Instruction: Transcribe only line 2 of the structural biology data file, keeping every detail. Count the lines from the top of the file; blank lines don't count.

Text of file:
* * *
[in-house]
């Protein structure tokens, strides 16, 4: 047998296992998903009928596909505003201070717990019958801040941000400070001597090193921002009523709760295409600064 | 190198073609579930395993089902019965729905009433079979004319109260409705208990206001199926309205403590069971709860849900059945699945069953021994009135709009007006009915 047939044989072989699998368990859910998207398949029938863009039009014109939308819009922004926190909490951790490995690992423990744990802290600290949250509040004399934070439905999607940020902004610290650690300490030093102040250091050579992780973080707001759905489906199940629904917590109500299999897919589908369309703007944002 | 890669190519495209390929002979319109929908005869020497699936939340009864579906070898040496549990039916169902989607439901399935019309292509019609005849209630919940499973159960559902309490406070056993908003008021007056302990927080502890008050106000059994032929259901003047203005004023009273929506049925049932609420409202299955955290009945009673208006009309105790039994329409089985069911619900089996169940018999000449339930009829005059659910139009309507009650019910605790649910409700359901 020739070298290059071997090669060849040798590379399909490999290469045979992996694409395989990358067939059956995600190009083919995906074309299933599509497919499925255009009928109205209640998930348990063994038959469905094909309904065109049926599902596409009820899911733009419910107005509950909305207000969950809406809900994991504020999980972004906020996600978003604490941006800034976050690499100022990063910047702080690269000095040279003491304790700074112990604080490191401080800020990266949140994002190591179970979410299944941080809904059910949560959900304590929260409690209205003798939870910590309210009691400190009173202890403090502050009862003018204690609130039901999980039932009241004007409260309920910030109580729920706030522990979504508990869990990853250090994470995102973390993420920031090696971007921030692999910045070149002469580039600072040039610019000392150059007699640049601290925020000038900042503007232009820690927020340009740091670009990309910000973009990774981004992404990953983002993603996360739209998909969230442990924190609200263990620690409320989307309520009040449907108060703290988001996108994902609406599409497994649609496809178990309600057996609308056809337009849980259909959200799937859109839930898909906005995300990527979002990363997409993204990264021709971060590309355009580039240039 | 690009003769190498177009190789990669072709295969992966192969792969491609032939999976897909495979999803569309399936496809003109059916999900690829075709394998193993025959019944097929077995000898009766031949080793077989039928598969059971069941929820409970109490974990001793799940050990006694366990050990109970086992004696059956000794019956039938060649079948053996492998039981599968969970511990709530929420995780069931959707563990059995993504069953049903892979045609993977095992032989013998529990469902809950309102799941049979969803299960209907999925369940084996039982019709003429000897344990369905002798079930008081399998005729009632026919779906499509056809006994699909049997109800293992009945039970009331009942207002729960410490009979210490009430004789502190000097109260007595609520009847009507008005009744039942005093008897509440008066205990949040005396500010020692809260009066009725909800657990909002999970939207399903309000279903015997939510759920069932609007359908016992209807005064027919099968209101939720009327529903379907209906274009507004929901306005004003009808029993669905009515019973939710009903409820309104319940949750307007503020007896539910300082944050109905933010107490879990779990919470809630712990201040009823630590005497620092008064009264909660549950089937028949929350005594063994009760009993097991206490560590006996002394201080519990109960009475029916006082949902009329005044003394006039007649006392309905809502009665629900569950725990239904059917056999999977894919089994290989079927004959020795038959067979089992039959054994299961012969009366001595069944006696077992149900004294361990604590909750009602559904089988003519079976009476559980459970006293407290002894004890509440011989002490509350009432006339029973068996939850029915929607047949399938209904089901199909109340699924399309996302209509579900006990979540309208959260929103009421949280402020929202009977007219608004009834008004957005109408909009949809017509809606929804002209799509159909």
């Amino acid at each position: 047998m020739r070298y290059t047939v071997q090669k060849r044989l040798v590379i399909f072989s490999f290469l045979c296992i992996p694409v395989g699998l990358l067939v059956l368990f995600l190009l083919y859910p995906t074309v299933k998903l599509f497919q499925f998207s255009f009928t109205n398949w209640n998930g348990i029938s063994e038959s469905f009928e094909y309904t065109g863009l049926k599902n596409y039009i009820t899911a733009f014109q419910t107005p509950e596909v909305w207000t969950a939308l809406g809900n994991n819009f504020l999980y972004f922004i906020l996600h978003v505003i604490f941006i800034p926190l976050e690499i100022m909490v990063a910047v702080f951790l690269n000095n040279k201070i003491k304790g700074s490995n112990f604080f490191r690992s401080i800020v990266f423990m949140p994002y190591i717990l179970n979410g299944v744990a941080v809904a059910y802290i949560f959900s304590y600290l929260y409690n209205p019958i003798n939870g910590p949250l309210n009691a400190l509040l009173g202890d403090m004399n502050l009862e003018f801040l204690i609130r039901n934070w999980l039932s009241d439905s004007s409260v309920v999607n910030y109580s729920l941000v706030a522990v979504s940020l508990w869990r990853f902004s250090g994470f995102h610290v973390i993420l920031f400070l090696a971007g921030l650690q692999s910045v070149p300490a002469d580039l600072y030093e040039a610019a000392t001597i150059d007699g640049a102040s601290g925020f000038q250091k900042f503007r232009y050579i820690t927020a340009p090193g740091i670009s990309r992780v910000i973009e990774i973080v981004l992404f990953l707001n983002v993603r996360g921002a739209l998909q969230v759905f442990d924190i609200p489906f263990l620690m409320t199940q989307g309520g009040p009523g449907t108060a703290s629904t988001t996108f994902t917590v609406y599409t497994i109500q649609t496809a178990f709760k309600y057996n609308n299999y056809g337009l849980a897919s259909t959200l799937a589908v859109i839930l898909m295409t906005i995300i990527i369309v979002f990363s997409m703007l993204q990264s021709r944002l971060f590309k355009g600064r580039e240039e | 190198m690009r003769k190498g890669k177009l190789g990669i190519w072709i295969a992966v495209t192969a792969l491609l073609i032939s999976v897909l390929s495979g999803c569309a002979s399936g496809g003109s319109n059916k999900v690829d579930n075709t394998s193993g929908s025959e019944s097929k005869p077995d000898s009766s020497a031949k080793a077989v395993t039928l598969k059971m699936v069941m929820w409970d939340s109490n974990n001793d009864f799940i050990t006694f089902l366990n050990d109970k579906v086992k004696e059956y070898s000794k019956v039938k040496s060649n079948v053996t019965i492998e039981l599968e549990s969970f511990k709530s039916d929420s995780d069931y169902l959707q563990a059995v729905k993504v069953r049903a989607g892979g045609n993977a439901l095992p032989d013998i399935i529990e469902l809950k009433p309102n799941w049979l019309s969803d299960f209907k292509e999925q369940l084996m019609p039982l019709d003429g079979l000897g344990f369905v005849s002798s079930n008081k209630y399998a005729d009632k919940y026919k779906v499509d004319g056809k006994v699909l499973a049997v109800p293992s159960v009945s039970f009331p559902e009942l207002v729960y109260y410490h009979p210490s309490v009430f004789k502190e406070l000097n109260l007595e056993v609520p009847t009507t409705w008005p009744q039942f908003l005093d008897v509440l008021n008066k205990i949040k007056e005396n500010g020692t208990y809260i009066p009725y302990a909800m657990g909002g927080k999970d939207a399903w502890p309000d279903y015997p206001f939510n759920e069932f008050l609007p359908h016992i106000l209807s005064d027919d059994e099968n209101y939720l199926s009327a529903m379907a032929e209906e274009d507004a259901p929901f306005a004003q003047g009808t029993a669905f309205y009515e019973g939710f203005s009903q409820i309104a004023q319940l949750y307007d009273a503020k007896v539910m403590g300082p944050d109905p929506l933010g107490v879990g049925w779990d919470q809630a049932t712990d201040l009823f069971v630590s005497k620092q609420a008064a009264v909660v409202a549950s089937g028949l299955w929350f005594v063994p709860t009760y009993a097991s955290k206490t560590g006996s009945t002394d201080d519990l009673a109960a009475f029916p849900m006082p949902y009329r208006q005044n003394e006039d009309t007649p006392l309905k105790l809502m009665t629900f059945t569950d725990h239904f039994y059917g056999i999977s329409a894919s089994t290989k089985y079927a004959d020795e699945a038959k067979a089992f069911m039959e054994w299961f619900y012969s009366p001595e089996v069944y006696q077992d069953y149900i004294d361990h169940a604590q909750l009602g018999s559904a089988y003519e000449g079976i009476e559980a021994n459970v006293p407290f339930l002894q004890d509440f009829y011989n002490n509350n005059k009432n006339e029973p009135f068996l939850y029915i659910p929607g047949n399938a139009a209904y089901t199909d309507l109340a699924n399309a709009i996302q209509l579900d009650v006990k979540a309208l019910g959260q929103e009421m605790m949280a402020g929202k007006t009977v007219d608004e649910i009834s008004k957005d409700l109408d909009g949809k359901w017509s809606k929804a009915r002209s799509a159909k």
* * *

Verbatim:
């Protein structure tokens, strides 16, 4: 047998296992998903009928596909505003201070717990019958801040941000400070001597090193921002009523709760295409600064 | 190198073609579930395993089902019965729905009433079979004319109260409705208990206001199926309205403590069971709860849900059945699945069953021994009135709009007006009915 047939044989072989699998368990859910998207398949029938863009039009014109939308819009922004926190909490951790490995690992423990744990802290600290949250509040004399934070439905999607940020902004610290650690300490030093102040250091050579992780973080707001759905489906199940629904917590109500299999897919589908369309703007944002 | 890669190519495209390929002979319109929908005869020497699936939340009864579906070898040496549990039916169902989607439901399935019309292509019609005849209630919940499973159960559902309490406070056993908003008021007056302990927080502890008050106000059994032929259901003047203005004023009273929506049925049932609420409202299955955290009945009673208006009309105790039994329409089985069911619900089996169940018999000449339930009829005059659910139009309507009650019910605790649910409700359901 020739070298290059071997090669060849040798590379399909490999290469045979992996694409395989990358067939059956995600190009083919995906074309299933599509497919499925255009009928109205209640998930348990063994038959469905094909309904065109049926599902596409009820899911733009419910107005509950909305207000969950809406809900994991504020999980972004906020996600978003604490941006800034976050690499100022990063910047702080690269000095040279003491304790700074112990604080490191401080800020990266949140994002190591179970979410299944941080809904059910949560959900304590929260409690209205003798939870910590309210009691400190009173202890403090502050009862003018204690609130039901999980039932009241004007409260309920910030109580729920706030522990979504508990869990990853250090994470995102973390993420920031090696971007921030692999910045070149002469580039600072040039610019000392150059007699640049601290925020000038900042503007232009820690927020340009740091670009990309910000973009990774981004992404990953983002993603996360739209998909969230442990924190609200263990620690409320989307309520009040449907108060703290988001996108994902609406599409497994649609496809178990309600057996609308056809337009849980259909959200799937859109839930898909906005995300990527979002990363997409993204990264021709971060590309355009580039240039 | 690009003769190498177009190789990669072709295969992966192969792969491609032939999976897909495979999803569309399936496809003109059916999900690829075709394998193993025959019944097929077995000898009766031949080793077989039928598969059971069941929820409970109490974990001793799940050990006694366990050990109970086992004696059956000794019956039938060649079948053996492998039981599968969970511990709530929420995780069931959707563990059995993504069953049903892979045609993977095992032989013998529990469902809950309102799941049979969803299960209907999925369940084996039982019709003429000897344990369905002798079930008081399998005729009632026919779906499509056809006994699909049997109800293992009945039970009331009942207002729960410490009979210490009430004789502190000097109260007595609520009847009507008005009744039942005093008897509440008066205990949040005396500010020692809260009066009725909800657990909002999970939207399903309000279903015997939510759920069932609007359908016992209807005064027919099968209101939720009327529903379907209906274009507004929901306005004003009808029993669905009515019973939710009903409820309104319940949750307007503020007896539910300082944050109905933010107490879990779990919470809630712990201040009823630590005497620092008064009264909660549950089937028949929350005594063994009760009993097991206490560590006996002394201080519990109960009475029916006082949902009329005044003394006039007649006392309905809502009665629900569950725990239904059917056999999977894919089994290989079927004959020795038959067979089992039959054994299961012969009366001595069944006696077992149900004294361990604590909750009602559904089988003519079976009476559980459970006293407290002894004890509440011989002490509350009432006339029973068996939850029915929607047949399938209904089901199909109340699924399309996302209509579900006990979540309208959260929103009421949280402020929202009977007219608004009834008004957005109408909009949809017509809606929804002209799509159909």